Overcoming adversity is touted as one of the lessons that sports can teach. So it’s understandable if the Poly baseball team feels as if it has already gone through a college course.
The Parrot’s 2015 season began brutally with seven straight losses. That’s right, seven straight losses. A start like that an vacuum all the joy of the game right out of the team’s psyche making it feel impossible to recover.
But Poly has recovered, evening it’s overall record at 12-12. And, after sweeping a two-game set from Verdugo Hills last week, it sits atop the East Valley League at 7-1.
By sticking together instead of turning on each other, the Parrots now control their destiny. Their remaining league games are two against Chavez — winless in league play — starting on Wednesday, April 22, and two the following week against Monroe, which was fifth in league at 3-5. No other East Valley team can catch them if they win out.
Coach Gabriel Cerna effusively praises assistants Chuck Schwal, Andy Martinez and Freddie Flores, Jr., as well as part-timers Louie Alvera and Rod Sotelo, for keeping the players’ spirits and focus intact. “To turn it around like this, a lot of credit goes to them; you don’t do this by yourself,” he said.
And there is the fortune of having gone through this kind of slump at the beginning of the season where there were still enough games to right the ship.
But it was butt-ugly in the beginning.
Berna recalled the team’s second game of the year against Marshall High of Los Angeles, on Feb. 21. “We’re one out away from beating them 6-1, and we can’t get that last out,” he said. “That put us in the dumps. I remember not even believing it, the loss. In succession, every outfielder from right to center to left made errors. I’ve been coaching baseball for 20 years and I had never seen anything like that. It hurt from a coaching standpoint, and it hurt even more when I saw three of my guys in the dugout with heads down, still in [disbelief] of what happened.”
The early schedule — including games against Cleveland, Roosevelt of Los Angeles, Burbank, Saugus and Village Christian — was as tough as Cerna could make it. “I wanted our guys battle-tested” by the time the playoffs arrived, he said. But it almost backfired. The losses kept coming — they were shut out four times in those first seven games — and Poly kept falling deeper into a widening hole. Players can only hear so many times from coaches that things would get better, that they were better than this. As senior right-handed Mike Galindo noted, “we had to see something good happen.”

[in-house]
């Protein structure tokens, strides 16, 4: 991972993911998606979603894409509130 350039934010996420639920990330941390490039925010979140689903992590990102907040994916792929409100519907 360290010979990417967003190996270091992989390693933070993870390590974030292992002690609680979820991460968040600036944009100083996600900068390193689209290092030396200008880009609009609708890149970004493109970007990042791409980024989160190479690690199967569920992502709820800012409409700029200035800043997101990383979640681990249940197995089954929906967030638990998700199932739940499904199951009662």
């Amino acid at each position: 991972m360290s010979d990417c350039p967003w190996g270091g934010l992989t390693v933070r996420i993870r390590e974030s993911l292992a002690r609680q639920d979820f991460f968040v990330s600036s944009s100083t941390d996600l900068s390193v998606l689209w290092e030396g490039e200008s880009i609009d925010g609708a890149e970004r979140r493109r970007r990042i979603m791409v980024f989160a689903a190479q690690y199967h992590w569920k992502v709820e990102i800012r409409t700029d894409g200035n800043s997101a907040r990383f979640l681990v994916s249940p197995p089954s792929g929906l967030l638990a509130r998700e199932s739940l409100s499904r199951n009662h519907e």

The “good” thing wasn’t the 1-0 victory against Oak Park on March 7 that finally ended the losing streak. It came six days later against Granada Hills. The Parrots were trailing 5-1 in the bottom of the seventh, and rallied to win 6-5 when the Highlanders couldn’t get the final outs.
Galindo, 18, a senior, said the team collectively relaxed. “We had just kept working hard and bonding as a team. Sooner or later [we knew] we’d start hitting.”
The positive momentum continued to build during a spring break tournament in Las Vegas, where the team went 3-1. One of the victories came against highly regarded Damonte Ranch High of Reno, NV, with Parrot sophomore Danny Piemienta on the mound.
“In [the Las Vegas tournament] it all clicked together,” Cerna said. “Seeing Danny winning, and us battling and winning every inning, that got us believing. We had lost to Arleta the week before, our first league game, and that was a big slap in the face. That also woke us up. But the Vegas trip changed everything.”
The Arleta loss (on March 18) is the only one Poly has suffered in the East Valley. It should be noted the Parrot’s game pitcher was Alex Leon. The other seven league games have been won by either Galindo or Isaac Guiterrez.
Galindo (4-1, 0.31), a power pitcher, was an unexpected gift. He attended Arleta last year, but his family moved into Poly’s attendance boundary and Galindo decided to transfer. Cerna already knew how good he could be. “Arleta won five league games last year and he won all five,” the coach said.
Gutierrez (4-0, 1.01), 18, a senior who depends more on off-speed stuff, has also been pivotal in Poly’s resurgence. The right-hander had left the team before the season started — “he said he lost his love for the game,” Cerna said — but had a change of heart and asked to come back. Cerna told Gutierrez he would not play in a game for a month, meaning he would not be used until at least March 20.
So Gutierrez could only watch during the horrific start. And there were some things he didn’t like along with the losses.
“We weren’t bonding; there was no chemistry [early],” he said. “Everyone had their own thing going on. But after the Granada Hills game, things began to turn around.”
And despite the rough beginning and the early lack of team unity he sensed, Gutierrez said there wasn’t a need for a “player’s meeting” to air grievances or a complete loss of faith. “We knew it had to turnaround sometime,” he said.
Poly hasn’t locked up the East Valley yet. And even if they win the league the Parrots probably wouldn’t get that high a seed in a loaded Division I playoffs that could include teams like defending champion Birmingham, Chatsworth, El Camino Real, San Fernando, Narbonne, San Pedro, Marshall, Roosevelt and Kennedy.
A total of 20 teams will get in. Poly just wants to get in and worry later about the opponent.
Rest assured, they won’t worry long or hard. After what the Parrots have already gone through in 2015, they’ll take on the Dodgers.
“They no longer go on the field thinking ‘how are we gonna lose this game.’ Now we walk out and feel confident we’ll find a way to win,” Cerna said.